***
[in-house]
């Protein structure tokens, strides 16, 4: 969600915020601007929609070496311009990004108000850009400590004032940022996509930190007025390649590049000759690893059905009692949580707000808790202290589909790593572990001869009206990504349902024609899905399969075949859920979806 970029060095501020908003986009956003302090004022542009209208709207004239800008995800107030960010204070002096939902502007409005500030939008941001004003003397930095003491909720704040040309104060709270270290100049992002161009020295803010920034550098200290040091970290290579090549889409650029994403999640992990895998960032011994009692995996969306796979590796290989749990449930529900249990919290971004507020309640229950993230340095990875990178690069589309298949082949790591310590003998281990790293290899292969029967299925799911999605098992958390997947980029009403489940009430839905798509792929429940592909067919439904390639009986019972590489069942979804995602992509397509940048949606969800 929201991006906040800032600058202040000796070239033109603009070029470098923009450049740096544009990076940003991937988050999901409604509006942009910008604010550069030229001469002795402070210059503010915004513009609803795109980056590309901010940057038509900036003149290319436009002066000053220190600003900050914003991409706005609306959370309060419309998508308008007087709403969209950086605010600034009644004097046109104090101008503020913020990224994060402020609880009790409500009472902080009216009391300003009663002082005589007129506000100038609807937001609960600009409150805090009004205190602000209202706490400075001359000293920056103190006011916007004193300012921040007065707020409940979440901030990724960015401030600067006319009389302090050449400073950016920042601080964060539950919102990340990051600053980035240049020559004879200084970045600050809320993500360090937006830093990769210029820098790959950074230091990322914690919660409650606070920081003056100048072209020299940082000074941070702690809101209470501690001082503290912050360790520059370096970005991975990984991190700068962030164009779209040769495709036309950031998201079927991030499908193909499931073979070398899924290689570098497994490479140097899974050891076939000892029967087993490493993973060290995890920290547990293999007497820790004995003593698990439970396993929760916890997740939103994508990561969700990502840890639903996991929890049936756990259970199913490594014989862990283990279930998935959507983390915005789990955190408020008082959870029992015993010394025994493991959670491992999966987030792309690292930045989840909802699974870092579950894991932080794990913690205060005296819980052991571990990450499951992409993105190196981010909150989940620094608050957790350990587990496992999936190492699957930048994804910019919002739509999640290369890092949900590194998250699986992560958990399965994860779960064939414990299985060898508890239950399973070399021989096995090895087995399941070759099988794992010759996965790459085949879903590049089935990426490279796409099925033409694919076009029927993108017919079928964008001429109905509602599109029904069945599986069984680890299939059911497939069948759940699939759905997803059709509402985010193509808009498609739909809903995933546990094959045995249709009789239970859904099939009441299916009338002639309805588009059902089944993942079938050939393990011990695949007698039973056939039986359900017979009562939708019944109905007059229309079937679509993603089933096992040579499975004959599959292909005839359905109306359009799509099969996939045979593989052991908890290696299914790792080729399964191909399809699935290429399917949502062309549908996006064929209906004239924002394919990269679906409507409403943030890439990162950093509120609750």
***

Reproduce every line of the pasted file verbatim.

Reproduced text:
[in-house]
């Protein structure tokens, strides 16, 4: 969600915020601007929609070496311009990004108000850009400590004032940022996509930190007025390649590049000759690893059905009692949580707000808790202290589909790593572990001869009206990504349902024609899905399969075949859920979806 970029060095501020908003986009956003302090004022542009209208709207004239800008995800107030960010204070002096939902502007409005500030939008941001004003003397930095003491909720704040040309104060709270270290100049992002161009020295803010920034550098200290040091970290290579090549889409650029994403999640992990895998960032011994009692995996969306796979590796290989749990449930529900249990919290971004507020309640229950993230340095990875990178690069589309298949082949790591310590003998281990790293290899292969029967299925799911999605098992958390997947980029009403489940009430839905798509792929429940592909067919439904390639009986019972590489069942979804995602992509397509940048949606969800 929201991006906040800032600058202040000796070239033109603009070029470098923009450049740096544009990076940003991937988050999901409604509006942009910008604010550069030229001469002795402070210059503010915004513009609803795109980056590309901010940057038509900036003149290319436009002066000053220190600003900050914003991409706005609306959370309060419309998508308008007087709403969209950086605010600034009644004097046109104090101008503020913020990224994060402020609880009790409500009472902080009216009391300003009663002082005589007129506000100038609807937001609960600009409150805090009004205190602000209202706490400075001359000293920056103190006011916007004193300012921040007065707020409940979440901030990724960015401030600067006319009389302090050449400073950016920042601080964060539950919102990340990051600053980035240049020559004879200084970045600050809320993500360090937006830093990769210029820098790959950074230091990322914690919660409650606070920081003056100048072209020299940082000074941070702690809101209470501690001082503290912050360790520059370096970005991975990984991190700068962030164009779209040769495709036309950031998201079927991030499908193909499931073979070398899924290689570098497994490479140097899974050891076939000892029967087993490493993973060290995890920290547990293999007497820790004995003593698990439970396993929760916890997740939103994508990561969700990502840890639903996991929890049936756990259970199913490594014989862990283990279930998935959507983390915005789990955190408020008082959870029992015993010394025994493991959670491992999966987030792309690292930045989840909802699974870092579950894991932080794990913690205060005296819980052991571990990450499951992409993105190196981010909150989940620094608050957790350990587990496992999936190492699957930048994804910019919002739509999640290369890092949900590194998250699986992560958990399965994860779960064939414990299985060898508890239950399973070399021989096995090895087995399941070759099988794992010759996965790459085949879903590049089935990426490279796409099925033409694919076009029927993108017919079928964008001429109905509602599109029904069945599986069984680890299939059911497939069948759940699939759905997803059709509402985010193509808009498609739909809903995933546990094959045995249709009789239970859904099939009441299916009338002639309805588009059902089944993942079938050939393990011990695949007698039973056939039986359900017979009562939708019944109905007059229309079937679509993603089933096992040579499975004959599959292909005839359905109306359009799509099969996939045979593989052991908890290696299914790792080729399964191909399809699935290429399917949502062309549908996006064929209906004239924002394919990269679906409507409403943030890439990162950093509120609750």